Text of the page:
Yes u are 100 percent right ((even thow I am not a fan off u in the ufc lol)))I have a leaf and a tesla model s my leaf has never once been plugged into a dc charger and my tesla has proble seen 20 deffrent super chargers

Sure, it is lacking in the middle of the USA but it’s coming. As I wrote, there is at least 4 years until the model 3 is generally available for purchase, a lot of installations will happen during that time.

Let’s just hope both model 3 and Bolt are huge successes and have good charging infrastructure because we need all the eve we can get on the road.

GM’s mistake with the Bolt is, they’ve spec’ed out a $40,000 car with a $15,000 car suspension.

Secondly, let’s be honest, it’s a city car.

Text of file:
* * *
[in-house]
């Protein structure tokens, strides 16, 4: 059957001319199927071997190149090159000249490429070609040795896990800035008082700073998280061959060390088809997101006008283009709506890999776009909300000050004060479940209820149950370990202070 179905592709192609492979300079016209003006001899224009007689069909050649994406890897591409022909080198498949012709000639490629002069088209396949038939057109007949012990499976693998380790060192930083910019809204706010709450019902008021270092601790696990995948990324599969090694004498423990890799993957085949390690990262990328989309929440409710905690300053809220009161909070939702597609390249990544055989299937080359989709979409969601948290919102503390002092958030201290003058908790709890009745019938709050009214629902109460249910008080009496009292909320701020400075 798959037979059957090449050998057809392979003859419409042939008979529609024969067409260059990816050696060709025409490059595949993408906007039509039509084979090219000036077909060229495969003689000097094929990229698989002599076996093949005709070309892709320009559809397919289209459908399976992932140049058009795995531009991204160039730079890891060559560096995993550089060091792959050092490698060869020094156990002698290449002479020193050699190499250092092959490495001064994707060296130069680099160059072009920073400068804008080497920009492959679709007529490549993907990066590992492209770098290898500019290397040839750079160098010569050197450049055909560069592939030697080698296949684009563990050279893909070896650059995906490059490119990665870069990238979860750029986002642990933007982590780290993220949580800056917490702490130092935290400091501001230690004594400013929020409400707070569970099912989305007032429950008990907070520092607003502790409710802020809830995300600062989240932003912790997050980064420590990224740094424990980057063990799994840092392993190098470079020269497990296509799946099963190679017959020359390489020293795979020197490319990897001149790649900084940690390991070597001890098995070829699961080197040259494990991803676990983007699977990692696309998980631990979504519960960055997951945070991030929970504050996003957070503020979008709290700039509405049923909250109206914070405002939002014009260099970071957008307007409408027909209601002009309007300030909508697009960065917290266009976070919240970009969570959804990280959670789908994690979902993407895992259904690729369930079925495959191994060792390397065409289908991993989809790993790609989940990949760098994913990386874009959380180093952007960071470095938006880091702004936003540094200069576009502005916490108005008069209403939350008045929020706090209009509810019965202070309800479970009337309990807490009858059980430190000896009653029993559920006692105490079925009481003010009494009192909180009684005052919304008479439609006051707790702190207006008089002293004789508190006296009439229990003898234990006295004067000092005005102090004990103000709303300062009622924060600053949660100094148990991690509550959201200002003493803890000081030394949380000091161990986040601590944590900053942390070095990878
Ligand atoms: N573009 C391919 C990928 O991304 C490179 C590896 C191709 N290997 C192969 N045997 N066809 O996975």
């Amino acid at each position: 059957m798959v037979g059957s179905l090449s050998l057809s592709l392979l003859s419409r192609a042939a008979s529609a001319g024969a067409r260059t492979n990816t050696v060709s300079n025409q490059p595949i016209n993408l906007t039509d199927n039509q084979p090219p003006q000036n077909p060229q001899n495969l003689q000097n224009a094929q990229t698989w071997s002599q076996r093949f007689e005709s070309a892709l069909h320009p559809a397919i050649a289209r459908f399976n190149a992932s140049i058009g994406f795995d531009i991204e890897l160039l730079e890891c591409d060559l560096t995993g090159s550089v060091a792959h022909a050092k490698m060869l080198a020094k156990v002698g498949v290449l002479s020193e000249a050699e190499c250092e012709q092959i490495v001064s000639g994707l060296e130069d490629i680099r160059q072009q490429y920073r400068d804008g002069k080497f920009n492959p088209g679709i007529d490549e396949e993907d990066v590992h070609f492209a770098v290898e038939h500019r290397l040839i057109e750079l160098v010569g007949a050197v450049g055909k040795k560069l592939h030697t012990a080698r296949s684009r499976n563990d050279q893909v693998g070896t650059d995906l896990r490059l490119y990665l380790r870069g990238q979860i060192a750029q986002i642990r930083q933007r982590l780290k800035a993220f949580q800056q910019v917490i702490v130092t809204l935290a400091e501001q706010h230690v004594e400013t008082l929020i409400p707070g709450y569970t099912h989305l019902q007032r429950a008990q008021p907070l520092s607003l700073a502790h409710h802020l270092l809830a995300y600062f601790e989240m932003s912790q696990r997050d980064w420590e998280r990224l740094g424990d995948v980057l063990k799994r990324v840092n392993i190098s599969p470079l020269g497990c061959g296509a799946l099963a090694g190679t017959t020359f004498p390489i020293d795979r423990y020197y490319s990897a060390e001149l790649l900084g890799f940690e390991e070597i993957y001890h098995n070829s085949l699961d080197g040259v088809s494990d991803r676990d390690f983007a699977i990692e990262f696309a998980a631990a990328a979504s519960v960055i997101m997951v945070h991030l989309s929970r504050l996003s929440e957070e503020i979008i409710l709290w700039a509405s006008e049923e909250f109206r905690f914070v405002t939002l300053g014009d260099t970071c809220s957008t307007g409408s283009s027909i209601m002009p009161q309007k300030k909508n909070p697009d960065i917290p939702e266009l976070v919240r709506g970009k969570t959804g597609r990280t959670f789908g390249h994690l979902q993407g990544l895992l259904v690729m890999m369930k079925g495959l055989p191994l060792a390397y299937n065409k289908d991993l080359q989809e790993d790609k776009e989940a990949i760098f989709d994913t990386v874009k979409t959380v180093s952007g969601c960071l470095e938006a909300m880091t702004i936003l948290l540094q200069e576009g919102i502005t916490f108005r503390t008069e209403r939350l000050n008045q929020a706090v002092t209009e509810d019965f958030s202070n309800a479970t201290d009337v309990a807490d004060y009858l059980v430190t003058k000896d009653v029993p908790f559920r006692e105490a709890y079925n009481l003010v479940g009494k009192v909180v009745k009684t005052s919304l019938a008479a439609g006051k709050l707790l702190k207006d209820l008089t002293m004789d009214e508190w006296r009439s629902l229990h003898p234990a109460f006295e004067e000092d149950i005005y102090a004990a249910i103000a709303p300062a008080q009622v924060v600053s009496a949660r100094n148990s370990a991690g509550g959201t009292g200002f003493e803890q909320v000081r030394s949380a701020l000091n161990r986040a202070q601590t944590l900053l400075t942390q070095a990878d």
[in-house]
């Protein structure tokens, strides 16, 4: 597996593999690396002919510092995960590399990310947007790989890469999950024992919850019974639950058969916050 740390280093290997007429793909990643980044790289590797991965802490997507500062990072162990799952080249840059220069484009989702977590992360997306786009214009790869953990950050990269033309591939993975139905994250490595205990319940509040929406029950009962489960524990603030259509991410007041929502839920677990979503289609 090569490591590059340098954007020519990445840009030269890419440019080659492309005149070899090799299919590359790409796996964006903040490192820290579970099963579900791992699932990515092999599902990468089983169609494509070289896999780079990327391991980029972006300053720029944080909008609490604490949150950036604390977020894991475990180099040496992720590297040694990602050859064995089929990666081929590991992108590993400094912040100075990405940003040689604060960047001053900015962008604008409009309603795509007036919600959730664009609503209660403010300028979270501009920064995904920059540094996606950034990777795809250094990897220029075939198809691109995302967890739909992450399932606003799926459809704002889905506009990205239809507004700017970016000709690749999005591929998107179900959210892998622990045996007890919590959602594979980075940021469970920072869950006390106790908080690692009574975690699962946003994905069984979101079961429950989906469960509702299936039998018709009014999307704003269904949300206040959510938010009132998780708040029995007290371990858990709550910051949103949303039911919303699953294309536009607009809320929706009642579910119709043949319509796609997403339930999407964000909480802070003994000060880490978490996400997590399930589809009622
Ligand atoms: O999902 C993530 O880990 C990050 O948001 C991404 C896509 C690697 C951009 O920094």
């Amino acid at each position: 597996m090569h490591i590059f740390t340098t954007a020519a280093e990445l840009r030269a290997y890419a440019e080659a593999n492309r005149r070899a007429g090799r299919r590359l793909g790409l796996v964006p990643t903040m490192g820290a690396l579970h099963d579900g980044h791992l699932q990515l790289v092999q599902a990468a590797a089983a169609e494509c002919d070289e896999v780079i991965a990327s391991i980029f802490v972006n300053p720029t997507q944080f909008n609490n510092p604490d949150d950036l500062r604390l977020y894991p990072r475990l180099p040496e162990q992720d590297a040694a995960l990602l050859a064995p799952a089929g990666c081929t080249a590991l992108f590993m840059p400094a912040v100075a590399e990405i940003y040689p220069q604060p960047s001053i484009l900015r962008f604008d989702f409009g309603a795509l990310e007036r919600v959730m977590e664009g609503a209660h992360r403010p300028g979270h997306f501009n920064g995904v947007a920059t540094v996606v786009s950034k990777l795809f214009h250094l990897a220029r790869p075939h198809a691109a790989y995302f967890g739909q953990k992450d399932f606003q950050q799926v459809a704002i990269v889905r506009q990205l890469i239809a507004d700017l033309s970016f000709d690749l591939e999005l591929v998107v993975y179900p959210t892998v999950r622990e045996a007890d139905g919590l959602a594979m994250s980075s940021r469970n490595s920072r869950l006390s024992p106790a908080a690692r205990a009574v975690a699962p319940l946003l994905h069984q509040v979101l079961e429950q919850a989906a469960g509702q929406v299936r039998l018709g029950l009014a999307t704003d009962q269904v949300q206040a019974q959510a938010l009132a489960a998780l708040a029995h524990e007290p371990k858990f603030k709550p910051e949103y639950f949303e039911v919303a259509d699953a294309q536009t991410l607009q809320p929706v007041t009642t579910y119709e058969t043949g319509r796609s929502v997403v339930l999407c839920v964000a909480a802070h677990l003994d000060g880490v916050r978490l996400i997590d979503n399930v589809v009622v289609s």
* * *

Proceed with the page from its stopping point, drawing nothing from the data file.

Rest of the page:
It’s like the BMW i3, except with a bad suspension.
It’s a great city/country car, but not a highway car.

The Volt and the Model 3 are performance/highway cars.
And the Volt rear suspension should also be upgraded.
GM doesn’t know what an independent suspension is?
The Volt goes for $33,000 and $40,000 as well. It’d be a real competitor if it had a real suspension that could compete with a BMW 3 series.

And why isn’t that the goal?

Lets be honest, they all, including vaporware Tesla products, are more or less city cars. Yes, you can do occasional road trip if you don’t mind to spend too much time charging, and pretend that Tesla is conquering the world. Happy pretending.

I don’t mean that it is something wrong with city cars, many people don’t need anything more than city driving and occasional road trip once a year. But it is not what most of the gas cars on the road can do now and what people expect from them. So it would be uphill battle to replace them with battery only cars exclusively.

People don’t pretend in their Teslas, they drive them everywhere and some do conquer the world, quite literally while the rest of the major automakers are scratching their balls, if they have any.